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Buy-to-let: how big can the market grow?

  • 06/03/2013
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Buy-to-let: how big can the market grow?
Thanks to the emergence of ‘Generation Rent’ and pockets of increasing demand, buy-to-let has become one of the great hopes of the mortgage market.

But the complicated nature of landlord profits means there are many reasons growth could stumble. As part of a buy-to-let week, Mortgage Solutions explores the potential for the buy-to-let market and how much bigger it can get in 2013.

For this week’s Marketwatch, our commentators are:

Pargon director of mortgages John Heron, who argues a major shift in housing patterns could see the private rented sector represent a fifth of housing

National Landlords Association head of policy Chris Norris, who says landlords want a better variety of products and more clarity from lenders

Mortgages for Business head of sales Steve Olejnik, who suggests building societies could expand in the buy-to-let sector



John Heron, director of mortgages, Paragon

We are part way through a major shift in housing patterns in the UK. Owner-occupation has been in decline since the early 2000s and now represents 65% of housing. Social housing has halved in the last 30 years and now represents 17% of total housing. The private rented sector (PRS) has almost doubled in the last 25 years.

Social, demographic, economic and political change is driving this shift and there is no sign that it is running out of steam. A PRS of 20% in the next five years looks a certainty and it is entirely possible that it will go on from there. Those that doubt such prospects might be reminded that in 1919 some 90% of households rented privately.

Buy-to-let is attractive to lenders because it offers a combination of high credit quality and superior returns compared with owner-occupier mortgages. Lenders are therefore likely to want to grow this area of their mortgage business and those lenders that have not yet addressed the buy-to-let market will want to do so.

Market leadership however is hard to predict and should not be defined simply by the lenders who lend the most funds. The buy-to-let market is a specialist market that requires specialist underwriting, valuation and account administration.

Buy-to-let remains a largely intermediated market with almost 90% of all buy-to-let loans being originated by intermediaries. This is again because buy-to-let is a niche market: borrowers have widely differing needs and lender solutions are not only about the best price.

Chris Norris, head of policy, National Landlords Association

The private rental sector has officially overtaken social renting as the second most populous housing tenure and demand is definitely there from tenants, landlords and would-be investors for future growth.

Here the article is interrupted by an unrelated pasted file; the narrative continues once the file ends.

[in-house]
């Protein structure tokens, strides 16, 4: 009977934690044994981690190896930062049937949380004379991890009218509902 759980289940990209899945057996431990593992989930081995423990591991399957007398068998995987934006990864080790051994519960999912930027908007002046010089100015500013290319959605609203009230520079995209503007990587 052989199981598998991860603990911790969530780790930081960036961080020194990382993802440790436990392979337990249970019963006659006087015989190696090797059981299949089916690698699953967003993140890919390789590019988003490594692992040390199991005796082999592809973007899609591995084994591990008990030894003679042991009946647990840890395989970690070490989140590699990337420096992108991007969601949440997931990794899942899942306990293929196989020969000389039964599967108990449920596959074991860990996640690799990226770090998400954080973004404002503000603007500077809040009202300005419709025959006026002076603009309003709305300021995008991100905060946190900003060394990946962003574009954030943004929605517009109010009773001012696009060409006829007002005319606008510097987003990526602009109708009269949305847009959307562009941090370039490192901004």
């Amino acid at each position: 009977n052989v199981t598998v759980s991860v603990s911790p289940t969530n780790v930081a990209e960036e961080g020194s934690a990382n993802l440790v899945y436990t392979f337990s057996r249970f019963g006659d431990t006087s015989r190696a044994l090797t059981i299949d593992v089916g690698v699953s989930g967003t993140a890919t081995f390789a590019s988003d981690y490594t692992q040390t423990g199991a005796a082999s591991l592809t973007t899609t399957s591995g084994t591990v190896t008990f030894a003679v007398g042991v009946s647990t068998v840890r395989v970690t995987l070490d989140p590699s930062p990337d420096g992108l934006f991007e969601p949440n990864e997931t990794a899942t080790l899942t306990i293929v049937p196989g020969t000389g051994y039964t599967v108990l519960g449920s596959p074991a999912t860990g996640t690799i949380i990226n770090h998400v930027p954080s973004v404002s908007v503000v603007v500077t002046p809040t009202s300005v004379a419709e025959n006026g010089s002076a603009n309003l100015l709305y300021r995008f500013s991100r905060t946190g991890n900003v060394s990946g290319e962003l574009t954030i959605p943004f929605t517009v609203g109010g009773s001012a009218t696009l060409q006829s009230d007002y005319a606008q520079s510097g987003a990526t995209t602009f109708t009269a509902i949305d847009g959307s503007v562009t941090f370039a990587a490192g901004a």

With the exception of a few select areas, rental yields remained consistent at around 6% for the past five years and this is unlikely to change in 2013.

Traditionally we are aware that private landlords have relied on the prospect of capital appreciation to bolster mediocre rental yields. However, this is becoming a less certain route to ultimate returns. Buy-to-let is a business and with the cost of living and inflation rising, the primary focus should be on the bottom line and that means planning for long-term sustainable returns.

There are undoubtedly more products available to landlords wishing to invest. However, there remains little variety in the market and a great deal of concern about the decisions of some of the big lenders are making.

Likewise the indecisive nature of some other big names in relation to lending to landlords exposed to the housing benefit market is making it very difficult for individuals trying to make long-term investment decisions.

Brokers remain incredibly important as facilitators in the buy-to-let market. NLA research suggests that 67% of members secured their last mortgage with the help of an intermediary and 63% prefer this route when looking for finance.

Steve Olejnik, head of sales, Mortgages for Business

I foresee buy-to-let lending increasing by around 17% in 2013. This could stretch to 20% if we include more complex residential investment transactions. Demand from landlords will remain strong as first time buyers continue to struggle to get a foothold on the property ladder and house prices remain subdued.

I anticipate that more building societies will start lending on buy-to-let and maybe some high street banks too. I doubt we’ll see any totally new lenders enter the buy-to-let space. It is likely lenders will allocate a greater proportion of their lending budgets to buy-to-let and this could be at the expense of residential mortgage lending.

In the mainstream buy-to-let market the likes of TMW, BM Solutions, Coventry Godiva and Aldermore Mortgages will continue to lead the way. We may even see some of them start to produce products for more complex residential investment scenarios such as HMOs, multi-units and lending to limited companies.

I expect the specialist lenders who already lend on complex buy-to-let will become more flexible in their criteria which will help the professional landlord. We might even see more lenders going to 85% LTV.

Brokers have an enormous opportunity especially at the complex end but need to know the market inside out or align themselves with a broker that can transact on their behalf.

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